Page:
Leadership and Succession
Explore Gallup's research.
Learn why trust in leadership is low, why it varies greatly from one team to another and how leaders can start building a culture of trust today.
Learn about the business case for fair hiring assessments and why even the best managers have hiring biases.
Learn why cognitive bias is hurting your promotion and succession decisions and how to create a plan that relies on data, not perception.
Learn four practical steps for turning succession planning from an imprecise art into an exact science.
Businesses must address this leadership shortage if they're going to capitalize on the region's projected rapid growth.
35% of U.S. Managers Are Engaged in Their Jobs
Developing ASEAN's Future Leaders Today
Big Gallup findings include why great managers are so rare --- and why employee satisfaction doesn't matter, among others.
Engagement is alarmingly low among senior leaders in the region. If they're going to grow in the next decade, Asian companies must develop an effective leadership pipeline now.
How engaged workplaces drive job creation. Lowering healthcare and absenteeism costs. And: Is college worth it? These are among the topics the GBJ covered during the past 12 months.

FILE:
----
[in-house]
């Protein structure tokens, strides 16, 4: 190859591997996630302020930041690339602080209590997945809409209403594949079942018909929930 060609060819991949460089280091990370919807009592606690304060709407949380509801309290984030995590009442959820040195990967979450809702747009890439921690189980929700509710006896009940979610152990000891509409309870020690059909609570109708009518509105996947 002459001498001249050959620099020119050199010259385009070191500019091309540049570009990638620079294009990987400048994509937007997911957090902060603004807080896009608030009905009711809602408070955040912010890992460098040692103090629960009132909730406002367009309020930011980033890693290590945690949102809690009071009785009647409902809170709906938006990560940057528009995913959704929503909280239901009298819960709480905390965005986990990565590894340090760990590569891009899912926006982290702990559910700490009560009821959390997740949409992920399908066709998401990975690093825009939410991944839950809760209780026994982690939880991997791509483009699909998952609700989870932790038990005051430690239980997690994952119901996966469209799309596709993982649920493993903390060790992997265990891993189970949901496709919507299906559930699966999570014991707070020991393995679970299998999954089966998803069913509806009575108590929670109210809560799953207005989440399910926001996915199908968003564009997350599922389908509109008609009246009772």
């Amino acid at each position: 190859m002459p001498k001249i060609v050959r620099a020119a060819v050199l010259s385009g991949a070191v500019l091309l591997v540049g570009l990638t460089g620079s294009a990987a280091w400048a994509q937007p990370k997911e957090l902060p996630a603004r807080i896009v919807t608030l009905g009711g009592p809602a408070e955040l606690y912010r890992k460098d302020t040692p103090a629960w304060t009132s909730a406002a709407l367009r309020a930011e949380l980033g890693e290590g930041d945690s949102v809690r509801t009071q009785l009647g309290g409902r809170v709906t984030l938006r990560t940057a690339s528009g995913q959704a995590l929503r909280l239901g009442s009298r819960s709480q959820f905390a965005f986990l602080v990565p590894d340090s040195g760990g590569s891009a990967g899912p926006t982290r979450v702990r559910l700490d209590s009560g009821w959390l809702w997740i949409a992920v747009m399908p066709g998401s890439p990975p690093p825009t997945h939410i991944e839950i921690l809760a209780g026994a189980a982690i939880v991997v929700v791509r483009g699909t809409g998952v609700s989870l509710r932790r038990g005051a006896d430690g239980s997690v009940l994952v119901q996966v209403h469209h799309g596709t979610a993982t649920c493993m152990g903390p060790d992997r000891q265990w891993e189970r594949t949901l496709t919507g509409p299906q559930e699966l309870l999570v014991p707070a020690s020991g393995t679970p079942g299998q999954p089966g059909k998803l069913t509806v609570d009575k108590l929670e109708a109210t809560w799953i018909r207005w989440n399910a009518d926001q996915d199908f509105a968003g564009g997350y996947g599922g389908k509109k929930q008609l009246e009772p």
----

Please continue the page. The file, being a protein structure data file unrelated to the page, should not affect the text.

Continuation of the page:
Companies shouldn't assume that "leadership" only applies to their chief officers. In fact, businesses must find the right people to fill four distinct types of leadership roles.
You can't always trust your brain to make the right calls -- and you can't trust your gut either. It's much better to develop solid data and use them to inform your decisions.
So says Nationwide's CEO -- and great executives know how to inspire both. Here, Steve Rasmussen tells how his company builds workplace engagement among all kinds of employees.
Not every kind of experience makes emerging leaders better -- and the most valuable kinds are rare. Here's how to identify and create breakthrough development experiences for high-potential leaders.
Here's the best way to let emerging leaders know about their potential -- and your plans to develop it -- without alienating their colleagues. The key: Use objective and public criteria.